As you plan for your retirement, you will likely be faced with many decisions about Social Security. Many retirees focus on when to claim their benefits, but another question they should be asking is, “How should I claim my benefits?”. For married people, how they choose to claim benefits is often more important than when.
When the Social Security program was first created, men were generally the higher wage-earners while their wives either didn’t work or worked for far less pay. Society has changed quite a bit in that regard, but we still find that husbands almost always have the higher-earning work record. Of course, in cases where the wife is the higher earner, these rules would work just as well in reverse.
Spousal benefits were created to allow the lower-earning spouse some financial security. When you claim a spousal benefit, you receive a monthly check of up to 50 percent of your spouse’s benefit check. In order to claim spousal benefits,
- you must be at least age 62
- your spouse must be eligible for Social Security benefits
- your spouse must have already applied for those benefits
Here’s where things can get tricky. If the lower-earning spouse did indeed work for a number of years, he or she might be eligible for benefits on their own work record. And if those benefits are greater than the spousal benefit, why not claim them instead?
As you know, for each year that you wait to claim benefits, you checks will grow by about 7 percent. If you wait until age 70, you can see quite a significant difference in your benefit amount – something that could be important if you’re worried about inflation.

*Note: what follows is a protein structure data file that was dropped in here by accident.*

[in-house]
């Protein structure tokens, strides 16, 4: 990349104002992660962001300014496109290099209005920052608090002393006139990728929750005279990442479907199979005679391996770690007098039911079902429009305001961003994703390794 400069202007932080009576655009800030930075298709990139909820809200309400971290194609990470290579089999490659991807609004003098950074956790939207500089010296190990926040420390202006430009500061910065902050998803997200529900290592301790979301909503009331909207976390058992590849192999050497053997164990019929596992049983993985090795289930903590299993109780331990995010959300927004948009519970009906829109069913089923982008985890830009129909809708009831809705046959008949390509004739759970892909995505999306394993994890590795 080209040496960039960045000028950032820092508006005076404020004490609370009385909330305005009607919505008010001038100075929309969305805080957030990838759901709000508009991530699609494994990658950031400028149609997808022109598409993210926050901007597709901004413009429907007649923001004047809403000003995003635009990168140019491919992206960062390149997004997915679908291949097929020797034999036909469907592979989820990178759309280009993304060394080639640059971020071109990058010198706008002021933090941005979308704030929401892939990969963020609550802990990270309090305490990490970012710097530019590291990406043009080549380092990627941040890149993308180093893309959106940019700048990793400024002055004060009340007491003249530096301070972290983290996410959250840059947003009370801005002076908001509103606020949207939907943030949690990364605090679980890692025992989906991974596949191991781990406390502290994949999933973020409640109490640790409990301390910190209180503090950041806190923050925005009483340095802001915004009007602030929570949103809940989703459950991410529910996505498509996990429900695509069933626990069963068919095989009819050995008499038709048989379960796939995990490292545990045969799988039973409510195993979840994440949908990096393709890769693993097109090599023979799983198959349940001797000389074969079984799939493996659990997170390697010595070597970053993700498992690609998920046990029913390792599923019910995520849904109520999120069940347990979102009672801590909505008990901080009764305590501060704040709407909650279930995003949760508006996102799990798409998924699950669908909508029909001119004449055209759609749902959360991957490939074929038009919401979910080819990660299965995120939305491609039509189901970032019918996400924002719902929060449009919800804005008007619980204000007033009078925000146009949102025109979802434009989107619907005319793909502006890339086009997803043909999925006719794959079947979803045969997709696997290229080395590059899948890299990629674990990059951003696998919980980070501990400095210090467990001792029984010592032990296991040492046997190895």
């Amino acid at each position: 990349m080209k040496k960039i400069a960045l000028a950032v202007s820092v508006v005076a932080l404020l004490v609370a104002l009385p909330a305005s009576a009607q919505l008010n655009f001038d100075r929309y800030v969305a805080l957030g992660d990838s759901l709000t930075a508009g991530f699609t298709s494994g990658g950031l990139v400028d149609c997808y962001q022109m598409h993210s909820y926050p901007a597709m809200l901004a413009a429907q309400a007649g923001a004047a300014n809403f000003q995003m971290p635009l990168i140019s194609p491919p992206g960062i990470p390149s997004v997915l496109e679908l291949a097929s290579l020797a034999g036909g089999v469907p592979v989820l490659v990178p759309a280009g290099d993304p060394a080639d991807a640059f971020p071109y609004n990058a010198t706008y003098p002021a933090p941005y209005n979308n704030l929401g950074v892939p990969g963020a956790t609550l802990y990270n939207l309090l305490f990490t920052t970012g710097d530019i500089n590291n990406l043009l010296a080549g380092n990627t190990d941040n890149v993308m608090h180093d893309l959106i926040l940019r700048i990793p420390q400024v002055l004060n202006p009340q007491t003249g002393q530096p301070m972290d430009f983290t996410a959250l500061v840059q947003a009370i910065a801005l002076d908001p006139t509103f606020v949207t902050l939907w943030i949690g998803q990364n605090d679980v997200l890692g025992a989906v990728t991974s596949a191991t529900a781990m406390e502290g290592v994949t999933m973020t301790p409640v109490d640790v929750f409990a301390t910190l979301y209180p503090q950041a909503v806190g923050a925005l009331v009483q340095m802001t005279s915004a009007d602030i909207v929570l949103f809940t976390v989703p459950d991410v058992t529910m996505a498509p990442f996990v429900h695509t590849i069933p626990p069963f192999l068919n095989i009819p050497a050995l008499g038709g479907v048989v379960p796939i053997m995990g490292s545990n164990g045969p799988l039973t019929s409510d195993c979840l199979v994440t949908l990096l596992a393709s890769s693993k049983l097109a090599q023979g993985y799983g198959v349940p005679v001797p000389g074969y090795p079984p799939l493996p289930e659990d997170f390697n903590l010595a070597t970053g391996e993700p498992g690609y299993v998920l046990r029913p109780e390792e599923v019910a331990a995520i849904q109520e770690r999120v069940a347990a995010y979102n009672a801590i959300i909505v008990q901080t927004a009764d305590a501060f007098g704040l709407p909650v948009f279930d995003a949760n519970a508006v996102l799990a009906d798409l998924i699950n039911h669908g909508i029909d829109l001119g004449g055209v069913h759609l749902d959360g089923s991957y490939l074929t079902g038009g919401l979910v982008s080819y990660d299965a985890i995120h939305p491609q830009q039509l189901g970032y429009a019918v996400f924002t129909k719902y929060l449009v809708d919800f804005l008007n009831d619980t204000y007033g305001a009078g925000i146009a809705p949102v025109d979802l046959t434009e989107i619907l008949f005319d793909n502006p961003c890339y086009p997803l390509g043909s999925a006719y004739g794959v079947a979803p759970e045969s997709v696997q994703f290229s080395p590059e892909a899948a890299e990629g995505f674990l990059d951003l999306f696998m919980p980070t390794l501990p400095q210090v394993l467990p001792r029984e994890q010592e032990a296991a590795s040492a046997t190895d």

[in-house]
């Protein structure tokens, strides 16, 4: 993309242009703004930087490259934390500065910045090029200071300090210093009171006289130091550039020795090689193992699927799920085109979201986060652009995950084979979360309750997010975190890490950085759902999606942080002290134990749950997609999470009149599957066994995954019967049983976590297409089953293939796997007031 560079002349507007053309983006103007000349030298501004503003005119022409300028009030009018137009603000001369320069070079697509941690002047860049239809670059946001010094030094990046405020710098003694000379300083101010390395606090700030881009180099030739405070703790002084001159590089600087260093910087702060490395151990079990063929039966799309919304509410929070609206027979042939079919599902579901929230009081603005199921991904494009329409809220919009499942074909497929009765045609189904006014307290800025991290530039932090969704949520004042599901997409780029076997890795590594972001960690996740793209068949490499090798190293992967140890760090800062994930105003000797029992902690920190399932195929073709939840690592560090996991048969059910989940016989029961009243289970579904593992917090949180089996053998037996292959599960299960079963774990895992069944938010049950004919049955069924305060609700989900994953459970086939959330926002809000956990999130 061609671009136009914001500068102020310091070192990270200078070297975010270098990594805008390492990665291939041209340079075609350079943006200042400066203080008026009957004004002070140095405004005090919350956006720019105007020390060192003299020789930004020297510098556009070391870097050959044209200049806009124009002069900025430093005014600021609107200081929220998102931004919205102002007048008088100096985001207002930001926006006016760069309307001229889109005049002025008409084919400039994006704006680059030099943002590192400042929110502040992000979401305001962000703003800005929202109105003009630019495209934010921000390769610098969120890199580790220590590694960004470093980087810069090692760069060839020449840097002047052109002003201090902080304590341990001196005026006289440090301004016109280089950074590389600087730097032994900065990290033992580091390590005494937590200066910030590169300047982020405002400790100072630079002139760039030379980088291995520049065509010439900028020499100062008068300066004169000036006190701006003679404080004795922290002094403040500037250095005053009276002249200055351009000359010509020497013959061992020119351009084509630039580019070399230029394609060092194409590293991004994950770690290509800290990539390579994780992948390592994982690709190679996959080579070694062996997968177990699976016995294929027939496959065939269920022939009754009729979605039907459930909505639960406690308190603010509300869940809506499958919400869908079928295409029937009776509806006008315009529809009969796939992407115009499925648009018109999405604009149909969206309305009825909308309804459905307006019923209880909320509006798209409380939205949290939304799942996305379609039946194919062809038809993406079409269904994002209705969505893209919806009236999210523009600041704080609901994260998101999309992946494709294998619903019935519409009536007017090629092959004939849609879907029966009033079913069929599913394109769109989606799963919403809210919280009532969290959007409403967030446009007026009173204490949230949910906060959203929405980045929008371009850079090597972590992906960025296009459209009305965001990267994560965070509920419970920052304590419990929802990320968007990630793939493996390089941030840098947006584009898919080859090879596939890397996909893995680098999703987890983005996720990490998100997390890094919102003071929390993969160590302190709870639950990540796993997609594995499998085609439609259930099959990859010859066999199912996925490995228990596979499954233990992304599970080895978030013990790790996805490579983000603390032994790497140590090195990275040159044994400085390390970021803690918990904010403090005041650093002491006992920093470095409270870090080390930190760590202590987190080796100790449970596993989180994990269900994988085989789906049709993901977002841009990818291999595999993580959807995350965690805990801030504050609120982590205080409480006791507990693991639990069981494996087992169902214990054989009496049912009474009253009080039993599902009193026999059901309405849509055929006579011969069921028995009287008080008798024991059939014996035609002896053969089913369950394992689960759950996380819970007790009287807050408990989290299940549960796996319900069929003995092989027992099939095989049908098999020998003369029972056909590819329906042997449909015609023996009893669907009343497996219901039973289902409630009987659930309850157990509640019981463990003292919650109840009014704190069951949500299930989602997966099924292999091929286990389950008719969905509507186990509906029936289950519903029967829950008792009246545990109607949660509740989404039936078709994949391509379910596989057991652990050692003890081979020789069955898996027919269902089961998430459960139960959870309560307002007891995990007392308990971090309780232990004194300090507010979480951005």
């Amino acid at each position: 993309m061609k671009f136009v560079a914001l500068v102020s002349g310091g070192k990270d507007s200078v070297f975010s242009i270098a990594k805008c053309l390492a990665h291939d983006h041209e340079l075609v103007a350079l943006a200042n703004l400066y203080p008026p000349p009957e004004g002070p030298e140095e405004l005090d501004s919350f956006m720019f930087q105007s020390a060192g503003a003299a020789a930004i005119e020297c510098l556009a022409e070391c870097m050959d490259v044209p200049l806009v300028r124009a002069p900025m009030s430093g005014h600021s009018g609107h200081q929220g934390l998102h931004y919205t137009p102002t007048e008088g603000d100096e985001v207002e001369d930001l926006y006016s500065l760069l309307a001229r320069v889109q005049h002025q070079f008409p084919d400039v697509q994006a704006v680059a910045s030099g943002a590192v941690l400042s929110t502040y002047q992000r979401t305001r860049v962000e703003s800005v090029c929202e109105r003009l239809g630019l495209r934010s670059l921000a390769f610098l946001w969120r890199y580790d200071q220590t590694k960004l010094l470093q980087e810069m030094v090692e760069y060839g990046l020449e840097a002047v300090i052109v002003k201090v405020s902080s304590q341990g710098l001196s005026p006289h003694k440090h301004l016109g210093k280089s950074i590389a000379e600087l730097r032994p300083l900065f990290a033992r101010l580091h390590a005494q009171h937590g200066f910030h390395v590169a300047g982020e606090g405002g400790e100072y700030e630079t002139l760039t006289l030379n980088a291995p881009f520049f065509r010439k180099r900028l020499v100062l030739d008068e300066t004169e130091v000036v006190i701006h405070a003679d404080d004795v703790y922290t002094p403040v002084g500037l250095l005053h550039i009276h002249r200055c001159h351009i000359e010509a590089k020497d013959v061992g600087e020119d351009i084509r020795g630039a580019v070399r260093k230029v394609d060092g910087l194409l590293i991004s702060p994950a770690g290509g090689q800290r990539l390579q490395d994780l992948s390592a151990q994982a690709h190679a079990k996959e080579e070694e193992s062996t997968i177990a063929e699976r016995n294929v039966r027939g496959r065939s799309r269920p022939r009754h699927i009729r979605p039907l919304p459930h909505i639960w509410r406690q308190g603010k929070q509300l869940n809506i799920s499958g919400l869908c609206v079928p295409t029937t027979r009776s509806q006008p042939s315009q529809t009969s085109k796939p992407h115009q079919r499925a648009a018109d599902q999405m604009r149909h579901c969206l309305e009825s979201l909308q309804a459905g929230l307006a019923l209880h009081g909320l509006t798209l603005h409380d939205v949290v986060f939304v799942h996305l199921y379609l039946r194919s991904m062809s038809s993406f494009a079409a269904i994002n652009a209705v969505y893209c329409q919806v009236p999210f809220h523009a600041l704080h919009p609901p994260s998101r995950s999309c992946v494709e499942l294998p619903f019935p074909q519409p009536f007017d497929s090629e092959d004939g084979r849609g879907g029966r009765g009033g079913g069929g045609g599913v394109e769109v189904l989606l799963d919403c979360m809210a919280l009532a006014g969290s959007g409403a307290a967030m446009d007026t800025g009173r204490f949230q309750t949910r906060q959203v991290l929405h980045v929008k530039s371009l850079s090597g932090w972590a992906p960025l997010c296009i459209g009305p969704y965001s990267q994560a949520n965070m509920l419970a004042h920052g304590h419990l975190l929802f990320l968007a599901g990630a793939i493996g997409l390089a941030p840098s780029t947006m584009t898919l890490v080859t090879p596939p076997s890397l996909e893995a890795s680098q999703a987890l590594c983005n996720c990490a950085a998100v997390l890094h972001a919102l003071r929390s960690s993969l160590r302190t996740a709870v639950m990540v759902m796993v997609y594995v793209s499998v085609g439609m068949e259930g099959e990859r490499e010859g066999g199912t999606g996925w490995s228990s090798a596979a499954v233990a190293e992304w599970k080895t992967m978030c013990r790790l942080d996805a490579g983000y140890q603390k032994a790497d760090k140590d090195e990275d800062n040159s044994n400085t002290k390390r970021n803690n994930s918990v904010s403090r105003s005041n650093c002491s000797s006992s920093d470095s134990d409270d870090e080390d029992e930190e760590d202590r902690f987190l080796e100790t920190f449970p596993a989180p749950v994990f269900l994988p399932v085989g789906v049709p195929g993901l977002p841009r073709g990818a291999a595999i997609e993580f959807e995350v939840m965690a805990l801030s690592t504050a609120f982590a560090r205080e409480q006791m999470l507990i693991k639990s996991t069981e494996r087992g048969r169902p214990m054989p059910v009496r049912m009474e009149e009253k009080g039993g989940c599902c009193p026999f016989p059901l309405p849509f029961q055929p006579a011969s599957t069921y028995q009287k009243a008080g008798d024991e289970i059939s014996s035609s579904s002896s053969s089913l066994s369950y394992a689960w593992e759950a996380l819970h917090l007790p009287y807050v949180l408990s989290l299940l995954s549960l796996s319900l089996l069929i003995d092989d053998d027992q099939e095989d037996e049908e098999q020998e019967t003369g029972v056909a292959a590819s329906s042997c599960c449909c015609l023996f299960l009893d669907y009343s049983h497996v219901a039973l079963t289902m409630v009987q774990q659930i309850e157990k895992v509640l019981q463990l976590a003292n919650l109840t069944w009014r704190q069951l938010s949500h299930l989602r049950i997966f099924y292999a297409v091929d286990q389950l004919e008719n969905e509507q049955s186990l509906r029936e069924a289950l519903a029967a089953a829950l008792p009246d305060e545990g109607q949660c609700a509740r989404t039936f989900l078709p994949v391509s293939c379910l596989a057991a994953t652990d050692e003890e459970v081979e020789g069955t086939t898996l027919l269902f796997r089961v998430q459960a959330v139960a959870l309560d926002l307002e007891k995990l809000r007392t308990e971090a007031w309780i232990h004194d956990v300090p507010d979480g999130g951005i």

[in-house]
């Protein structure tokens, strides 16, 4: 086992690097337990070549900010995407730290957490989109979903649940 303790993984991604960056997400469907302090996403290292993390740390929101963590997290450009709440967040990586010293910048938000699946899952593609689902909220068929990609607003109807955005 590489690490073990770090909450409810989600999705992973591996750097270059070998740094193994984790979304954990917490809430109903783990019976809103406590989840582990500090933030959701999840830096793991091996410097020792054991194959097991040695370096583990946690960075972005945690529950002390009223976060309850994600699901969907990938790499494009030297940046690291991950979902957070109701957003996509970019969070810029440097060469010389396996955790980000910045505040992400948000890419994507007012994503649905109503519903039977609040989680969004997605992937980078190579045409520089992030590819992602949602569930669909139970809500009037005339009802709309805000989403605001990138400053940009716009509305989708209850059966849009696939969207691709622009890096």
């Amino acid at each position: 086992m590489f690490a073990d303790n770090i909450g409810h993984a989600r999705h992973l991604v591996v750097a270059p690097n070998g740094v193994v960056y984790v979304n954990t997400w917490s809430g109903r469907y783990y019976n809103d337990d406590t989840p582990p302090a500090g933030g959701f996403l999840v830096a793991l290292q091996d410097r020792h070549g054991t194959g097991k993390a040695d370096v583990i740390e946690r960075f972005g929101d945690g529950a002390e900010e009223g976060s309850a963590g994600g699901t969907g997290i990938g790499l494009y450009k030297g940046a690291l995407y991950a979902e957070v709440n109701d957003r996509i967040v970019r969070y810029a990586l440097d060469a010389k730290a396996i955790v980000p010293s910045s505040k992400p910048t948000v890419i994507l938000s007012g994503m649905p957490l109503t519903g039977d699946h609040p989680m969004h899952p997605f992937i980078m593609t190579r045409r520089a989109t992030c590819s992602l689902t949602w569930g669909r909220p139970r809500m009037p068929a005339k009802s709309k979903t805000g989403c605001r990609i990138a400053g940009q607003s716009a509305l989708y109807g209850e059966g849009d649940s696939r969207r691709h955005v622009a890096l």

One common strategy is to file for spousal benefits based on your spouse’s work record, while deferring your own benefits until age 70. Then, at age 70, you can claim your own higher benefit amount. This allows the lower-earning spouse to draw some Social Security income until age 70, and then maximize their own benefits later.
There is one caveat to this plan: In order to take advantage of the rule, the lower-earning spouse cannot file for spousal benefits early, at age 62. He or she must wait until their own full retirement age to claim spousal benefits, while deferring their own benefits. Therefore, early consideration and careful calculation is the key to maximizing Social Security. For more information on Social Security rules and procedures, and for help with your own unique situation, call our office for a consultation.
This information has been provided by a Licensed Insurance Professional and is not sponsored or endorsed by the Social Security Administration or any government agency
15043 – 2015/11/16